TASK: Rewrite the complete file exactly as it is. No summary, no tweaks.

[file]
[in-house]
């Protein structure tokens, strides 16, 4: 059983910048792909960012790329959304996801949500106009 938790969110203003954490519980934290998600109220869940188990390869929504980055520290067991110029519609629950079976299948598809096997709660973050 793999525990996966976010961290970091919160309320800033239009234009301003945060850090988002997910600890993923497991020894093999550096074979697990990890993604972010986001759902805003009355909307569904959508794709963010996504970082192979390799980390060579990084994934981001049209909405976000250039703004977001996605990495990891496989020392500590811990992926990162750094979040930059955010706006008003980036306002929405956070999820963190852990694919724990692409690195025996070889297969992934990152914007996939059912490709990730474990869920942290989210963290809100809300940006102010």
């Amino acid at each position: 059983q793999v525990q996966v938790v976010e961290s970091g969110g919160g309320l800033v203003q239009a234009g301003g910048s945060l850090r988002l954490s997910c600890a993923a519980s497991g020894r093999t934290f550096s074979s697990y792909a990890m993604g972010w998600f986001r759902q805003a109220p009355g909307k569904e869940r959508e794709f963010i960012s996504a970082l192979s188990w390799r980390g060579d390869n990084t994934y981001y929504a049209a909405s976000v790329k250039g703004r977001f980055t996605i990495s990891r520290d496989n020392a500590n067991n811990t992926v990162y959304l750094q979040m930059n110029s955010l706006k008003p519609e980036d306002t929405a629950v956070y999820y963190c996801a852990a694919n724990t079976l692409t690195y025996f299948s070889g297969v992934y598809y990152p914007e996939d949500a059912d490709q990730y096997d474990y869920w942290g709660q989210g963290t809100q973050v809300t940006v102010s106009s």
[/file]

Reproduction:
[in-house]
């Protein structure tokens, strides 16, 4: 059983910048792909960012790329959304996801949500106009 938790969110203003954490519980934290998600109220869940188990390869929504980055520290067991110029519609629950079976299948598809096997709660973050 793999525990996966976010961290970091919160309320800033239009234009301003945060850090988002997910600890993923497991020894093999550096074979697990990890993604972010986001759902805003009355909307569904959508794709963010996504970082192979390799980390060579990084994934981001049209909405976000250039703004977001996605990495990891496989020392500590811990992926990162750094979040930059955010706006008003980036306002929405956070999820963190852990694919724990692409690195025996070889297969992934990152914007996939059912490709990730474990869920942290989210963290809100809300940006102010």
């Amino acid at each position: 059983q793999v525990q996966v938790v976010e961290s970091g969110g919160g309320l800033v203003q239009a234009g301003g910048s945060l850090r988002l954490s997910c600890a993923a519980s497991g020894r093999t934290f550096s074979s697990y792909a990890m993604g972010w998600f986001r759902q805003a109220p009355g909307k569904e869940r959508e794709f963010i960012s996504a970082l192979s188990w390799r980390g060579d390869n990084t994934y981001y929504a049209a909405s976000v790329k250039g703004r977001f980055t996605i990495s990891r520290d496989n020392a500590n067991n811990t992926v990162y959304l750094q979040m930059n110029s955010l706006k008003p519609e980036d306002t929405a629950v956070y999820y963190c996801a852990a694919n724990t079976l692409t690195y025996f299948s070889g297969v992934y598809y990152p914007e996939d949500a059912d490709q990730y096997d474990y869920w942290g709660q989210g963290t809100q973050v809300t940006v102010s106009s």